If Robert the Second's weaknesses stemmed from laziness, blindness and senility, his son Robert the Third's were more endemic, being born in him, and aided by piety and the kick of a Douglas horse. And Scotland ever needed a strong hand on the helm. The King's son and the King's brother were both possessed of strong hands, but that scarcely solved Scotland's problems at the turn of the 14th -15th century - since they pulled the helm in different directions, neither greatly concerned with the ship-of-state's course. Whilst the Douglases waited, biding their time.
Sir Jamie Douglas of Aberdour was, somewhat doubtfully, young Prince David Stewart's man, with a whole skeleton of bones to pick with the Earl Robert Stewart of Fife and Menteith, Governor of the Realm - an awkward and dangerous situation. Being married to the King's illegitimate sister held its own complications. But having a conscience was worse, and cost him dear in that company. Serving Stewart, like Mammon, demanded a single mind.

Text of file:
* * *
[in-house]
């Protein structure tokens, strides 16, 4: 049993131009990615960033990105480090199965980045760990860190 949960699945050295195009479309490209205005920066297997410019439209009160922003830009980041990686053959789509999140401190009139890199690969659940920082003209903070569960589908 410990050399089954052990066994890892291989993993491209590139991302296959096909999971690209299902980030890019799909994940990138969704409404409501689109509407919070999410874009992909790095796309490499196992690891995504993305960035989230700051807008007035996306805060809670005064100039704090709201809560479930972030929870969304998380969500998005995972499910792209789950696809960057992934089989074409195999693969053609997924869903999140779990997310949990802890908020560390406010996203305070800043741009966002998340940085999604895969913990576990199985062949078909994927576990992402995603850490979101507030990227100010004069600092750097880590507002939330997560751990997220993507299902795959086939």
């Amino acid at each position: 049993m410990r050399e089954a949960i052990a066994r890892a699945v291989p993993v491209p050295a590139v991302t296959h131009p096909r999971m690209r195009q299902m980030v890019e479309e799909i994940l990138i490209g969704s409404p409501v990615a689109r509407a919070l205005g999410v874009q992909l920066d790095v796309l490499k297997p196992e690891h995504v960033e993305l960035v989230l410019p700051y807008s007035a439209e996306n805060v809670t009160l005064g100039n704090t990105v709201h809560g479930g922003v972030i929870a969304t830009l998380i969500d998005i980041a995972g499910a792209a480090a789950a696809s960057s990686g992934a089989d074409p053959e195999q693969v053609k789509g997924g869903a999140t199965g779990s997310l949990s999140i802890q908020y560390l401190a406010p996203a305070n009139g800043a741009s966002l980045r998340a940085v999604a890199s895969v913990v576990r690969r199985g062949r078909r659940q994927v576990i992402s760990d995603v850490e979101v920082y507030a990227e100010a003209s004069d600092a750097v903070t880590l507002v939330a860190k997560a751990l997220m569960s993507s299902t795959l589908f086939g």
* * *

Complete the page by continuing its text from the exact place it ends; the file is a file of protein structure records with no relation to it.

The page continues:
From the public carnage of the great clan fight on the North Inch of Perth to the turn-of-the century's revelries in the King's Park of Stirling, from the siege of Edinburgh Castle to the victory of Glen Arkaig, from the terrible death-by-starvation at Falkland to the disasterous field of Hamildon Hill, Jamie Douglas picked his hazardous way, while the power-struggle raged, the Scot's people paid, and the King prayed. England's King Richard the Second and Henry the Fourth were less religiously inclined and took a hand, inevitably.
In this, the second of his trilogy on the rise of the House of Stewart, Nigel Tranter paints a colourful and dramatic picture of a comparatively little known period's story with the blend of historical knowledge and personal enthusiasm which makes for the great story-telling expected by readers of " The Wallace " and " Lords of Misrule "